[SydPhil] HPS RESEARCH SEMINAR SERIES
debbie.castle at sydney.edu.au
Tue Oct 16 09:55:16 AEDT 2012
Next week's presentation in the 2012 HPS Research Seminar Series will be:
GRANT FISHER (KOREA ADVANCED INSTITUTE OF SCIENCE AND TECHNOLOGY)
"Passions and punctilios: Models, methods, and controversies in late twentieth century physical organic chemistry".
It has been a source of frustration to chemists that some of the organic reactions most important to the productive synthesis of new compounds have been the most difficult to study. Since the early twentieth century, chemists struggled to account for intra-molecular rearrangements (reactions taking place within a molecule resulting in a fundamental change to the underlying carbon skeleton) and cycloaddition reactions including the Diels-Alder reaction. While it was possible to chemically analyse reactants and products, it was difficult to figure out what went on "in the middle" as reactants converted to products. By the late 1960's, a relatively simple qualitative quantum chemical approach - orbital symmetry modeling - offered a mechanism for "pericyclic reactions" (as they came to be called) and a means to predict their outcomes. In spite of this apparent breakthrough, orbital symmetry models were criticised for their lack of theoretical and empirical support. While the models were defended on pragmatic grounds, a deeper controversy soon emerged. Applying quantum mechanics to the study of molecular reactions is challenging because of the complexity of the target systems. Theoretical chemists have typically drawn on two kinds of approximation method to predict the properties of organic reactions. One might suppose that whatever method of approximation is employed, the quantitative results might differ in terms of their precision but not in terms of their consistency. However different methods gave different answers, and this led some chemists to infer that the results were merely artifacts of the approximation methods. Since the source of inconsistency was poorly understood and theoreticians' methodological arguments could not resolve the controversy, an independent standard was sought to sort artifacts from legitimate results. In spite of their apparent drawbacks, qualitative orbital symmetry models were thrust into this role. Drawing on the normative claims made by the originators of orbital symmetry models, this paper investigates the interplay of qualitative models and quantitative approximation methods during a controversy that gripped theoretical physical organic chemistry in the late twentieth century. It is argued that intelligibility is an epistemic desideratum for models.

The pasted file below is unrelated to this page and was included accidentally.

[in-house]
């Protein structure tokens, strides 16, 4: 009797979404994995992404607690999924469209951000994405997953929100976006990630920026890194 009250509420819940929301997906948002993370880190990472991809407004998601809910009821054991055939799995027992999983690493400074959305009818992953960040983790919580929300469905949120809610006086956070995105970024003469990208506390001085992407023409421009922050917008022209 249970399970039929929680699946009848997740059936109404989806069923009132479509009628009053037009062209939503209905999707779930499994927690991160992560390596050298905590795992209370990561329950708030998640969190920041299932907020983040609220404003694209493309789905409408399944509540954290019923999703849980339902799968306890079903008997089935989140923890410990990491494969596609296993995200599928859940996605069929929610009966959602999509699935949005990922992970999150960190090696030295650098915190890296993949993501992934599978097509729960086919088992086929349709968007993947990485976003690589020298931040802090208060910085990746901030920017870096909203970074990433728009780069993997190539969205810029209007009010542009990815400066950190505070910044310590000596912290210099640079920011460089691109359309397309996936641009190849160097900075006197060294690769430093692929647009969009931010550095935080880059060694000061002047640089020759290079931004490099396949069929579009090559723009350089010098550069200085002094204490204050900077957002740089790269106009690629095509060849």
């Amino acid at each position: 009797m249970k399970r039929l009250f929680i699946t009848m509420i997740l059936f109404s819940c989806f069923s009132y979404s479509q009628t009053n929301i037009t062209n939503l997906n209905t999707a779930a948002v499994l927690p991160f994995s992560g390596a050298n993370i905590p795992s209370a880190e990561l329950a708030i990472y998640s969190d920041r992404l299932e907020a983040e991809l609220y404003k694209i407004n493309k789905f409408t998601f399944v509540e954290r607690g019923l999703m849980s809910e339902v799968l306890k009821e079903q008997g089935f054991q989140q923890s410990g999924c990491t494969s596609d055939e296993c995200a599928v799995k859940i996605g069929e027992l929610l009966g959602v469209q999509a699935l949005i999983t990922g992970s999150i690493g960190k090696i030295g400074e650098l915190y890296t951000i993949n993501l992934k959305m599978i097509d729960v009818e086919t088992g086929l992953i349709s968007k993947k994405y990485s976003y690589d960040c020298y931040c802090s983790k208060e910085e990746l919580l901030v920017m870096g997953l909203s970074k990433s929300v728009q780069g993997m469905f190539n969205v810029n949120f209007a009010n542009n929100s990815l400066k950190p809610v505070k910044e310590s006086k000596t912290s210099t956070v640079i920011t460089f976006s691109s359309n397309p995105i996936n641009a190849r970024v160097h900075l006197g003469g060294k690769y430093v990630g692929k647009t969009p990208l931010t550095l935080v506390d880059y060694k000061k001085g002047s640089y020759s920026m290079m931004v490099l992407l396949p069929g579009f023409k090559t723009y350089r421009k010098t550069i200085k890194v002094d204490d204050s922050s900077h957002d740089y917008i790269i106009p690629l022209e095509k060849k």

WHEN: OCT 22ND 6PM - 8PM
WHERE: SCIENCE MEETING ROOM 450 CARSLAW BUILDING CAMPERDOWN CAMPUS.
ALL ARE VERY WELCOME
Debbie Castle | Administration Officer
Office Hours: 9am - 4.30pm: Monday, Tuesday & Wednesday
Unit for History and Philosophy of Science
Faculty of Science
THE UNIVERSITY OF SYDNEY
Rm No. 441 Carslaw Building, F07 | The University of Sydney | NSW | 2006
T +61 2 9351 4226
e debbie.castle at sydney.edu.au<mailto:debbie.castle at sydney.edu.au> | W http://sydney.edu.au/hps
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